Hidden Markov model
Tropical forest monitoring in Tanzania is challenging due to frequent, partial cloud cover. Also, there are large seasonal variations, due to the rain seasons and dry periods. This means that detecting forest changes simply by classifying two satellite images taken a few years apart, and compute the difference, will not work well in practice.
We propose to use a hidden Markow model approach to address these and other challenges in order to do forest mapping and forest change detection. The method is based on using a time series of images; the more images, the better.
In the hidden Markov model, each satellite image pixel is modeled as an observation of an uknown state of the corresponding area on the ground. This has two major benefits:
- Modeling of seasonal variations: forest changes are detected as changes to the expected variations.
- Straightforward modeling of missing observations due to partial cloud cover: if a pixel is cloud covered, then the observation of the pixel is flagged as missing (see figure below).
The hidden Markov model is tuned by defining transition probabilities between each of the states.
Then, it computes, for every pixel, the most probable sequence of states.
This means that the approach may be more robust to noise than methods working on single images, or a single, minimum cloud cover mosaic.
An alternative to using optical satellite images is to use radar (SAR) images. Although optical images are more straightforward to interpret visually by humans, radar images have some advantages:
- SAR images are much less affected by cloud cover.
- L-band SAR images (24 cm wavelength) are able to penetrate through leaves and thin branches (typically everything smaller than half the wavelength) and capture tree trunks and thick brances.
However, rather than using SAR images instead of optical images, they can be used in combination. The hidden Markov model is well suited to accept a mixture of optical and SAR opservations.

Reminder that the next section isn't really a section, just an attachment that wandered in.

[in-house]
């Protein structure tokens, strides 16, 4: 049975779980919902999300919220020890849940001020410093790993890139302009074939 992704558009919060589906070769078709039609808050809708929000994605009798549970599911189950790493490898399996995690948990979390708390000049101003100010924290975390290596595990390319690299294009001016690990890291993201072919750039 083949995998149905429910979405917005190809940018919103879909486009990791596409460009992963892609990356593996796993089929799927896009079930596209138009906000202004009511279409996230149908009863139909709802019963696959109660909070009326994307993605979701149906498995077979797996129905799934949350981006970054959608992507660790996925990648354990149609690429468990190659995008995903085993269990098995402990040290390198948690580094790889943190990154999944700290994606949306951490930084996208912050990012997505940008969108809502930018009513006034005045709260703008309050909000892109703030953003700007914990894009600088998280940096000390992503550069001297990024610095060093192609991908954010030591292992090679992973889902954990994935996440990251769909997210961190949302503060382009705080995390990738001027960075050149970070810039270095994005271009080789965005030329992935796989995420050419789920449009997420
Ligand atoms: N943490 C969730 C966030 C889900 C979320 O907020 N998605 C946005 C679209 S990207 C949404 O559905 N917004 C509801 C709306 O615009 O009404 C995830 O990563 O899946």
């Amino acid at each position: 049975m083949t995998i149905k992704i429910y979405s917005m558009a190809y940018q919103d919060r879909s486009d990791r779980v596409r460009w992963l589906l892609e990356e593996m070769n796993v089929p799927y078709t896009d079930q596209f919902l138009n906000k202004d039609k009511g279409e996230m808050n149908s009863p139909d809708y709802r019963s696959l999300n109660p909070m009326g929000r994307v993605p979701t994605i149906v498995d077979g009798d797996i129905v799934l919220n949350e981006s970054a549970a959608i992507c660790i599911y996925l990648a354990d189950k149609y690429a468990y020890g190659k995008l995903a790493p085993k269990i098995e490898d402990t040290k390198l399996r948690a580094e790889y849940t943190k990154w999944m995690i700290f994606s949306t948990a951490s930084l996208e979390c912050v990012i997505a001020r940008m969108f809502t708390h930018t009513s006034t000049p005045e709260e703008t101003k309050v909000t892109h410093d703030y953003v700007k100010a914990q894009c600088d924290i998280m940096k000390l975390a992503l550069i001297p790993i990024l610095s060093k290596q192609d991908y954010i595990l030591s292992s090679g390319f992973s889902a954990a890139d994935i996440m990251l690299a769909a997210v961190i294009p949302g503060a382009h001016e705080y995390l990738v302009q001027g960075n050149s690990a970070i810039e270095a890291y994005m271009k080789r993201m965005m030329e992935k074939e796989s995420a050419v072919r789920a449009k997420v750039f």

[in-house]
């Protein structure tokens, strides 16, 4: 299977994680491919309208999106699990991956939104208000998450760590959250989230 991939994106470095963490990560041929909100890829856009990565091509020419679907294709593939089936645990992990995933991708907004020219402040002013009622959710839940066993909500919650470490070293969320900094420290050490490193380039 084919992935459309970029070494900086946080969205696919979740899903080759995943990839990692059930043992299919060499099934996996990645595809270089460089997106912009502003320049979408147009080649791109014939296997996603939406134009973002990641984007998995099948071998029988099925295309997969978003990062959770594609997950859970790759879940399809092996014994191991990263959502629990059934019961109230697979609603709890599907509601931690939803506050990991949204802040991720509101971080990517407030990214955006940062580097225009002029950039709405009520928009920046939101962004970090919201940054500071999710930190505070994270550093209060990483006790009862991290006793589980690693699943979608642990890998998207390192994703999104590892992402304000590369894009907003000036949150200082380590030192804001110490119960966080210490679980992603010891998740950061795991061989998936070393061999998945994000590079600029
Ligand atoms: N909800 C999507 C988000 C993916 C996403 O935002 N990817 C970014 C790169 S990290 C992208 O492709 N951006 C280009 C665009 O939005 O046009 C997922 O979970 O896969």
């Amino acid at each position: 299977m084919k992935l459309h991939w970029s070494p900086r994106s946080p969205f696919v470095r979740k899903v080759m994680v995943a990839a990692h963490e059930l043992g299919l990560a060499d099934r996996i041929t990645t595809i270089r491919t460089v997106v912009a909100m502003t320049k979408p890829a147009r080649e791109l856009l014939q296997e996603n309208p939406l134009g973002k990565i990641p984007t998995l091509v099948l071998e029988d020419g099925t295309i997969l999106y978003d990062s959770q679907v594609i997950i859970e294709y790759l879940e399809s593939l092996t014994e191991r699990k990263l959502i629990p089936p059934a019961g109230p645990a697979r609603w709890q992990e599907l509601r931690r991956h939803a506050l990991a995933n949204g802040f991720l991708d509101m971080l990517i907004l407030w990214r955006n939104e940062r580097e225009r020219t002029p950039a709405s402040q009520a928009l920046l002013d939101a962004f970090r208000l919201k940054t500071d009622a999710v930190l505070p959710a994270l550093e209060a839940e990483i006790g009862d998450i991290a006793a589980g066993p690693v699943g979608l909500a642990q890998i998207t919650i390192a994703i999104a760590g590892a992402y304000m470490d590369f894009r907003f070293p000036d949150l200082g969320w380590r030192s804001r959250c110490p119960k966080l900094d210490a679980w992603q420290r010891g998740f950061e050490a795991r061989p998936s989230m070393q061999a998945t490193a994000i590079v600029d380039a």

Tropical forest monitoring in Tanzania has additional challenges, which will be addressed in the project:
- There is often no distinct boundary betweeen forest and non-forest. Rather, there is a gradual transition from closed forest to open woodland and savannah.
- Much of the forest loss is a gradual process. Still, there are some sudden forest changes as well, due to clear cuts and fires. There is also forest regrowth and forest plantations.
- Agriculture sometimes includes woody crops
The historical archive of optical satellite images covering the entire Tanzania is mainly based on Landsat images, with 30 m ground resolution and 16 days revisit time (if cloud cover permits). However, the methods will take advantage of new satellites with better resolution, including RapidEye (5 m resolution, since 2009) and Sentinel-2 (10 m resolution, from 2013). Very high resolution satellite images from Worldview-2 (2 m) and Quickbird (2.4 m) will be used for calibration and verification of methods.
Worldview-2 image. Left: the entire image. Right: a small portion, approximately 900 m x 600 m on the ground, covering open land with scattered trees and a part of the Nilo Forest Reserve, Tanzania.